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Petting Zoos

Petting zoos give children the impression that animals exist for them to be treated without regard for their well-being. It normalises the idea of captivity, which can have lasting impacts on the way they interact with and view animals for the rest of their lives. Children learn what a frightened, frustrated animal is like, away from its natural habitat. These are not appropriate examples to set for children and provide very limited educational value.


Most petting zoo animals are very young and have been prematurely taken away from their mothers, purely to provide entertainment for people - this is simply not fair on either the mothers nor their babies. Frightened and often in various states of distress, these young animals are denied their normal socialisation and developmental processes. Animals are disposed of (typically sent to slaughter) when they are no longer young enough to be attractive to customers, Little Oak Sanctuary is home to several animals who have narrowly avoided this fate.


There is also a high probability of children and adult contracting zoonosis resulting in e Coli and other diseases that hand washing alone will not prevent.1


Travel trauma:

Animals used in petting zoos are constantly transported from one location to the next, often in cramped and uncomfortable conditions. The constant stress of traveling to unfamiliar locations can cause great anxiety to the animals involved.



Children and adults alike may be unaware that many of the animals in petting zoos do not wish to be patted or handled. Body language of animals is ignored, often supervision is noway near sufficient for the number of children in the confined area to supervise each interaction.  There is often no safe area where the animals can go to escape, unlike in a sanctuary environment where it is up to the animals whether or not they interact with visitors, petting zoo animals have no choice. Having people constantly touching them and picking them up can be a very traumatic experience, and can lead to the development of aggressive tenancies in some animals, once again making them very difficult to re home.


Unsatisfactory care:

From irregular feeding times, lack of food and water during transport and minimal veterinary care. With nominal regulation of standard of animal care, there is no guarantee that animals in petting zoos are well looked after.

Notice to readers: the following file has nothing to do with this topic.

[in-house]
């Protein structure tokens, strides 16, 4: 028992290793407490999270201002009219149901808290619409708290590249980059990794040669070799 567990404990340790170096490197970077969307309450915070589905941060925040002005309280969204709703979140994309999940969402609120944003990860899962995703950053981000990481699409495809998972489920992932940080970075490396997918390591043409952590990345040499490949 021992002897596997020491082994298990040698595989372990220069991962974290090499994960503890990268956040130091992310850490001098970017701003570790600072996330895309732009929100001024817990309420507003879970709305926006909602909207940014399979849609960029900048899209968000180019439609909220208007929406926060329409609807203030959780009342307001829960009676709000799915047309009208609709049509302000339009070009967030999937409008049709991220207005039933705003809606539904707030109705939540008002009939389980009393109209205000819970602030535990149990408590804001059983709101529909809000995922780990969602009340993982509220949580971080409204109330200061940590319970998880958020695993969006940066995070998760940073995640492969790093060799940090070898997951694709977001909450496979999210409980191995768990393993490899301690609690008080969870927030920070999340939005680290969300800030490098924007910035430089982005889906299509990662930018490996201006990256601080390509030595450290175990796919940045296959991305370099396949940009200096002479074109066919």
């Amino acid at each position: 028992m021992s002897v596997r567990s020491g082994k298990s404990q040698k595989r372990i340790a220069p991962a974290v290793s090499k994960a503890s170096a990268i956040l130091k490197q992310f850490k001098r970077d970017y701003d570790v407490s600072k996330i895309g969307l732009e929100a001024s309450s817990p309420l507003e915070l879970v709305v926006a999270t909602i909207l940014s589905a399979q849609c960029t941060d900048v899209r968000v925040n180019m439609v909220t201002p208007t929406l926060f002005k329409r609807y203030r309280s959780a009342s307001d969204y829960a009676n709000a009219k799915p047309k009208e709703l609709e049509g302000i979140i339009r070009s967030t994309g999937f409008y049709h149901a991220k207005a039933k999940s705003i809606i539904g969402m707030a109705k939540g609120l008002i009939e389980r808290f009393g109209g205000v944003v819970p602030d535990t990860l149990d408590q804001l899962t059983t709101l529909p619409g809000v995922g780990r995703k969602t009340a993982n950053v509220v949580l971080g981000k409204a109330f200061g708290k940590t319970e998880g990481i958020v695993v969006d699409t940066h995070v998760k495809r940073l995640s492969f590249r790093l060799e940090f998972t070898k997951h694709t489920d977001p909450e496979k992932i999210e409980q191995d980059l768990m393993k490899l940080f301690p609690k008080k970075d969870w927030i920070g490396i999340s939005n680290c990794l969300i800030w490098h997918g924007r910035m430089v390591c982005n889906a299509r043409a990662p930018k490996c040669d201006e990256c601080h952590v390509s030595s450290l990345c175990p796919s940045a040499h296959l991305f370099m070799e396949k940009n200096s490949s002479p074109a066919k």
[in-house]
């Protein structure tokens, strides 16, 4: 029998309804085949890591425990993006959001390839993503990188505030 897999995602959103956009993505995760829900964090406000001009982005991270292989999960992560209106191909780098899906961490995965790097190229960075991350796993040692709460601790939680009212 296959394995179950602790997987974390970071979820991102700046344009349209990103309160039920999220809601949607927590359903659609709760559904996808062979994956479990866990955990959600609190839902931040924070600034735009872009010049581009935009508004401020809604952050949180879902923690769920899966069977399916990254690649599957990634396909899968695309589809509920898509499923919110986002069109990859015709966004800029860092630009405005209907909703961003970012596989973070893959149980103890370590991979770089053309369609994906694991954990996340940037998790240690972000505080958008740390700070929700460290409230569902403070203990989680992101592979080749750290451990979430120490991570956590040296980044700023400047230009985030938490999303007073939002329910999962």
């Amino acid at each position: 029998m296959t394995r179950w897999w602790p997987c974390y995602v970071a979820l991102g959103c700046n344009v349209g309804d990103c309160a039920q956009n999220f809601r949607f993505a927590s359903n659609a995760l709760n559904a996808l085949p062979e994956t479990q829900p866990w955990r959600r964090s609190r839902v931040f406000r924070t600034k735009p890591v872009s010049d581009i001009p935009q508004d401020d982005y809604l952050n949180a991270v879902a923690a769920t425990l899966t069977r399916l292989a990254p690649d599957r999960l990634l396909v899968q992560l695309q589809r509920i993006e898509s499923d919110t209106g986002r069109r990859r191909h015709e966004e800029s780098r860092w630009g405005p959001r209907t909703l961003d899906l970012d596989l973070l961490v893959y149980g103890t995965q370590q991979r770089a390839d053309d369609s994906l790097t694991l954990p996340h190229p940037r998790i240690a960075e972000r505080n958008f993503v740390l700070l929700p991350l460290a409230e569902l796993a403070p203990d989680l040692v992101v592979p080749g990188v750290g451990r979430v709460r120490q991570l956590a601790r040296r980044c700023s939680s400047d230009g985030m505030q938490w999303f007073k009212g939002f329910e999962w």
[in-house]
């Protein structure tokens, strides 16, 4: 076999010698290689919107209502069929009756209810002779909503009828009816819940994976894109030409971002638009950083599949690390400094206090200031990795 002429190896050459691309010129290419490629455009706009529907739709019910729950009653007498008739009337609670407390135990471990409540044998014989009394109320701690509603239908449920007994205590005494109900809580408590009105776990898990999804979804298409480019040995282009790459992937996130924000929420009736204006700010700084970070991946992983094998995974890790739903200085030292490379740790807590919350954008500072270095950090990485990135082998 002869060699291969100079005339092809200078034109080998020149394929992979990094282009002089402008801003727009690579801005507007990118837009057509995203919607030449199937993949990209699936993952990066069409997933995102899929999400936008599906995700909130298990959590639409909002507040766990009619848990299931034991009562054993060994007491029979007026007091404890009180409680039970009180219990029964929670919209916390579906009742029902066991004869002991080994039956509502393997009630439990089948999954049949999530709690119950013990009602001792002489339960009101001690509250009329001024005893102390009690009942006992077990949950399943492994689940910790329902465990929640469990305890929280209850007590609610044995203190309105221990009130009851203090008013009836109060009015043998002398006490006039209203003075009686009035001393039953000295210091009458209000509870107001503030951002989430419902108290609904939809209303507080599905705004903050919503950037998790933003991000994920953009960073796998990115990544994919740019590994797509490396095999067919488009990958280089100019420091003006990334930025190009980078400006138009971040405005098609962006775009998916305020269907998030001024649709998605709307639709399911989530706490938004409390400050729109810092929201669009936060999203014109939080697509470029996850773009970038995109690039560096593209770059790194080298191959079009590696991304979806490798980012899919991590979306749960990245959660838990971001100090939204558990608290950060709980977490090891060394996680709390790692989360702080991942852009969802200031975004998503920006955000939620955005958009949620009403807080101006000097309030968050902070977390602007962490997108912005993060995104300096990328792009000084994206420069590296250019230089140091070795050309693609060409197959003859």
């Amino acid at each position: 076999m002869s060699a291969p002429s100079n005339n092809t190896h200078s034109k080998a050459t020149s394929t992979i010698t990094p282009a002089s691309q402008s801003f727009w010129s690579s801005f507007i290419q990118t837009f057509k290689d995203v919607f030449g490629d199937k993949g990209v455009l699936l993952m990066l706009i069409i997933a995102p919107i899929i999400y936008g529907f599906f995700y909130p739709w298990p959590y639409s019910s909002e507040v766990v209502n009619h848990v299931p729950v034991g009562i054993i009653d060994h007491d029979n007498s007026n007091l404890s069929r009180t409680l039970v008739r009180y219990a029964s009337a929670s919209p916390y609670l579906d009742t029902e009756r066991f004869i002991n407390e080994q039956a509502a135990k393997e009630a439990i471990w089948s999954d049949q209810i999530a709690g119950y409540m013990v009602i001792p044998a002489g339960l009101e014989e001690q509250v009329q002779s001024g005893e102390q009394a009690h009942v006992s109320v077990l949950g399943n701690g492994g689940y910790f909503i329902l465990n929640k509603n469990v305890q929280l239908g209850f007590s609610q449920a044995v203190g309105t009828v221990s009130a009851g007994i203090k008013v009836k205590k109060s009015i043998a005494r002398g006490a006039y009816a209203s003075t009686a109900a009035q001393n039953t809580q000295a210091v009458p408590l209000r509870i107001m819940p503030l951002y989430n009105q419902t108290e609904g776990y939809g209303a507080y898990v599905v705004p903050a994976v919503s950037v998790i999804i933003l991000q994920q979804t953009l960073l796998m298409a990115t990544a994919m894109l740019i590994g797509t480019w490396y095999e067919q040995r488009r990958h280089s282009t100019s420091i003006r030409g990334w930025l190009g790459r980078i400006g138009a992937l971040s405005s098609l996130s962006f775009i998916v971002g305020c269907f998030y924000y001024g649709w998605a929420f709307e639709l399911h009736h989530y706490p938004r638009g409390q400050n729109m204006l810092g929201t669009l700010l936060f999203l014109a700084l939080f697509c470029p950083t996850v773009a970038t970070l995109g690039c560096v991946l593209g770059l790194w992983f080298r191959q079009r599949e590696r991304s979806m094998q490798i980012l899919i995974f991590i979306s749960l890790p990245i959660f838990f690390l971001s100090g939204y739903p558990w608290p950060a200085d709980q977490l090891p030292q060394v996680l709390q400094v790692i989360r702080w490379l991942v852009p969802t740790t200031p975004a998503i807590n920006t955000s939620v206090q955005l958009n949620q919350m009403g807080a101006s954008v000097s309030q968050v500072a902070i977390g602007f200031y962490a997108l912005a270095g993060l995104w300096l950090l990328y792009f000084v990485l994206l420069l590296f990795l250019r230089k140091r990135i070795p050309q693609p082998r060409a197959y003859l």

Denial of natural behaviours:

Petting zoo animals are forced to interact with numerous strangers and unable to express natural behaviours. Animals are kept in a confined space and are unable to move away from people when they choose to, those who don't succumb to illness from this repeated stress exist in a state of learned helplessness.  Ducks in these zoos are often denied water to swim in, goats unable to graze naturally in a herd or rabbits unable to burrow - just to name a few examples. 


Breeding of animals:

Petting zoos further contribute to the over breeding of animals for human purposes. Whilst sanctuaries are often at capacity caring for animals from tragic situations, the animals who are bred by petting zoo's face nowhere safe to go when they are no longer wanted by the zoo.

Slaughter of animals:

Once animals are no longer cute enough, younger enough or if they fall ill, they are often killed. The cute little piglets in the petting zoos don’t stay little; they will frequently then be slaughtered, as was going to be the fate for our three calves, Barry White, James Brown and Jack Black - this is the fate of many animals that are part of petting zoos.  These animals are often killed via home slaughter, an unregulated process that can involve fully conscious animals being killed.


What makes sanctuaries different?

Sanctuaries exist, first and foremost, to provide a safe haven for animals in need.  The animals come first, and whilst many sanctuaries offer tours and the chance to interact with the animals, this is always done with the animals best interests as the primary concern.  You will note that when visiting a sanctuary, animals are not confined for interaction.  Those animals who like to interact will approach guests, and you will be asked to respect the space of those who do not wish to interact.  Animals should not be offered food as a "bribe" to interact with guests, food is something that animals should not have to 'earn', or go outside of their comfort zone for, it is a basic right for an animal to be fed.

Alternatives to petting zoos

If you are able to, visit a sanctuary, where animals are able to interact with visitors if they decide they'd like to, on their own terms, and in their own home.  Visit an animal shelter and provide some company for lonely animals looking for homes, a great way to teach children about why people need to adopt pets rather than shop at pet stores.  Seeing animals in the wild by visiting a nature reserve is also a great way to teach children about animals as they should be, living their own lives with their family groups.

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